Axa–Senegal denied there was either an implied term, as contended by Owners, or a breach of the express terms of the London arbitration clause. It asserted that it was acting under direct instructions from the receivers. Further, Axa–Senegal disputed that the Owners were the contractual carriers under the B/L and contended that any loss had been sustained not by the Owners but by Anchor. It also disputed the Owner’s claim for a final anti-suit injunction.
In a last-minute effort, the Owners attempted to amend their pleadings to the effect that they were claiming on behalf of Anchor.
This case is almost similar to that of M/v Kallang, as it raises the same two major issues, namely: the validity of the charter party arbitration clause incorporated into a bill of lading by reference, and the breach of the arbitration clause by cargo interests and their insurer Axa–Senegal.
The validity of the charter party arbitration clause incorporated into a bill of lading by reference
Generally, arbitration clauses are found in charter parties and rarely in B/Ls. However, it is a commonly accepted principle and practice that where a B/L is issued under a charter party and it expressly incorporates the charter party arbitration clause into its terms, the parties to the contract of carriage contained in the B/L may be obliged to refer their disputes to arbitration. The main cause for concern arising from the incorporation clauses is that copies of the charter parties referred to in B/Ls seldom travel with B/Ls, and that the B/L holders hardly ever have the chance and the right to see the relevant charter party terms.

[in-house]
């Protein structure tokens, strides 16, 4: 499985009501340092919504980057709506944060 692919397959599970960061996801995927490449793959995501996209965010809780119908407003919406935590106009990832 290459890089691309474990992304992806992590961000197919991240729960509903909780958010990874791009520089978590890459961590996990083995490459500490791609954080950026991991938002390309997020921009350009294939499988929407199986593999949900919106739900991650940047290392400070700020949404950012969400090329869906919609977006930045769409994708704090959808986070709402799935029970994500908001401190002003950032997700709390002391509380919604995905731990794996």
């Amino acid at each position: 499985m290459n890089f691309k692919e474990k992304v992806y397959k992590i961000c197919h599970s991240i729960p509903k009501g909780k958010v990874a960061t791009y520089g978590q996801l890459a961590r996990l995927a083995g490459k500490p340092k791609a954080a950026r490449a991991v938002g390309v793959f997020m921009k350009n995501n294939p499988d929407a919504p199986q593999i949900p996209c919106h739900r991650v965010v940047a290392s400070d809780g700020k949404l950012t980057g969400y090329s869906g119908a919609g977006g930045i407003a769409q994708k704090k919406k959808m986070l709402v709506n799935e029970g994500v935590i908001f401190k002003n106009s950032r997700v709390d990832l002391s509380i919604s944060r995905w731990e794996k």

Under English law, a B/L holder can be bound by a number of unseen charter party provisions, so long as the B/L and the relevant charter party overcome a set of hurdles, known as the ‘rules of incorporation’.
But, for a charter party arbitration clause to be successfully incorporated into the B/L, three conditions must be met:
- the operative words of incorporation must be found in the B/L itself;
- such words must be suitable to describe the charter party clause that is being incorporated, and